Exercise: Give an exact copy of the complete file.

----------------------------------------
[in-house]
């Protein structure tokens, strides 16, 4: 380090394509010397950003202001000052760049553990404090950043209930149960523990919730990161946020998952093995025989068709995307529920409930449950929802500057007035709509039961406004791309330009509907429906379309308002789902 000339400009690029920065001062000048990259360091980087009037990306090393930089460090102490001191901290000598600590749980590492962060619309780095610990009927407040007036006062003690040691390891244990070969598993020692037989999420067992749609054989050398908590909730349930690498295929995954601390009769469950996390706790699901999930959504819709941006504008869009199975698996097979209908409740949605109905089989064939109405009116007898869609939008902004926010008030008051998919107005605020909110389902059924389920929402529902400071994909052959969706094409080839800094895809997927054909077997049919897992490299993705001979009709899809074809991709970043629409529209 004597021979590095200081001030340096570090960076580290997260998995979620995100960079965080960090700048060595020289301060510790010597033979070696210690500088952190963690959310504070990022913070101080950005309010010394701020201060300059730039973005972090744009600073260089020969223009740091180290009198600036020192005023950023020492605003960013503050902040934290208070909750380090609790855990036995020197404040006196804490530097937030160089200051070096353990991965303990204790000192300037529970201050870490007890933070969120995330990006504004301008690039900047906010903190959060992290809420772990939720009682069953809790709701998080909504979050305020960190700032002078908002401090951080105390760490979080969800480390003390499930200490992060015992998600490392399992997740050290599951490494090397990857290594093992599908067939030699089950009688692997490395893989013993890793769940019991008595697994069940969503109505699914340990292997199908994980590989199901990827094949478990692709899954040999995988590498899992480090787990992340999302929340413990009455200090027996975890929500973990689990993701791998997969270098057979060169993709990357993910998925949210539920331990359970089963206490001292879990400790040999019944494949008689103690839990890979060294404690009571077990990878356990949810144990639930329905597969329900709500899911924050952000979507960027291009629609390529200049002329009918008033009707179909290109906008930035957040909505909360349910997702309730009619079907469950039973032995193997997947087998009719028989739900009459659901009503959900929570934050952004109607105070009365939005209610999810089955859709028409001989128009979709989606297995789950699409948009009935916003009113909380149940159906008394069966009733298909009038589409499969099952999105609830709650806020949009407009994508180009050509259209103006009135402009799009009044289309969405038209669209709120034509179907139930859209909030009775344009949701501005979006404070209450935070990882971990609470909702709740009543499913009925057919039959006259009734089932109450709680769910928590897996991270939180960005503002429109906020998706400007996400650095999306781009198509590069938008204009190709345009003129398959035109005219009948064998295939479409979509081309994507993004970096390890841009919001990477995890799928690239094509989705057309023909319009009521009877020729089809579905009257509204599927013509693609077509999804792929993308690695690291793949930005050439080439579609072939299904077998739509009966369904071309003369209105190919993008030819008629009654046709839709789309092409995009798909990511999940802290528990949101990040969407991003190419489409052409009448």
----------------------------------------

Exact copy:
[in-house]
């Protein structure tokens, strides 16, 4: 380090394509010397950003202001000052760049553990404090950043209930149960523990919730990161946020998952093995025989068709995307529920409930449950929802500057007035709509039961406004791309330009509907429906379309308002789902 000339400009690029920065001062000048990259360091980087009037990306090393930089460090102490001191901290000598600590749980590492962060619309780095610990009927407040007036006062003690040691390891244990070969598993020692037989999420067992749609054989050398908590909730349930690498295929995954601390009769469950996390706790699901999930959504819709941006504008869009199975698996097979209908409740949605109905089989064939109405009116007898869609939008902004926010008030008051998919107005605020909110389902059924389920929402529902400071994909052959969706094409080839800094895809997927054909077997049919897992490299993705001979009709899809074809991709970043629409529209 004597021979590095200081001030340096570090960076580290997260998995979620995100960079965080960090700048060595020289301060510790010597033979070696210690500088952190963690959310504070990022913070101080950005309010010394701020201060300059730039973005972090744009600073260089020969223009740091180290009198600036020192005023950023020492605003960013503050902040934290208070909750380090609790855990036995020197404040006196804490530097937030160089200051070096353990991965303990204790000192300037529970201050870490007890933070969120995330990006504004301008690039900047906010903190959060992290809420772990939720009682069953809790709701998080909504979050305020960190700032002078908002401090951080105390760490979080969800480390003390499930200490992060015992998600490392399992997740050290599951490494090397990857290594093992599908067939030699089950009688692997490395893989013993890793769940019991008595697994069940969503109505699914340990292997199908994980590989199901990827094949478990692709899954040999995988590498899992480090787990992340999302929340413990009455200090027996975890929500973990689990993701791998997969270098057979060169993709990357993910998925949210539920331990359970089963206490001292879990400790040999019944494949008689103690839990890979060294404690009571077990990878356990949810144990639930329905597969329900709500899911924050952000979507960027291009629609390529200049002329009918008033009707179909290109906008930035957040909505909360349910997702309730009619079907469950039973032995193997997947087998009719028989739900009459659901009503959900929570934050952004109607105070009365939005209610999810089955859709028409001989128009979709989606297995789950699409948009009935916003009113909380149940159906008394069966009733298909009038589409499969099952999105609830709650806020949009407009994508180009050509259209103006009135402009799009009044289309969405038209669209709120034509179907139930859209909030009775344009949701501005979006404070209450935070990882971990609470909702709740009543499913009925057919039959006259009734089932109450709680769910928590897996991270939180960005503002429109906020998706400007996400650095999306781009198509590069938008204009190709345009003129398959035109005219009948064998295939479409979509081309994507993004970096390890841009919001990477995890799928690239094509989705057309023909319009009521009877020729089809579905009257509204599927013509693609077509999804792929993308690695690291793949930005050439080439579609072939299904077998739509009966369904071309003369209105190919993008030819008629009654046709839709789309092409995009798909990511999940802290528990949101990040969407991003190419489409052409009448």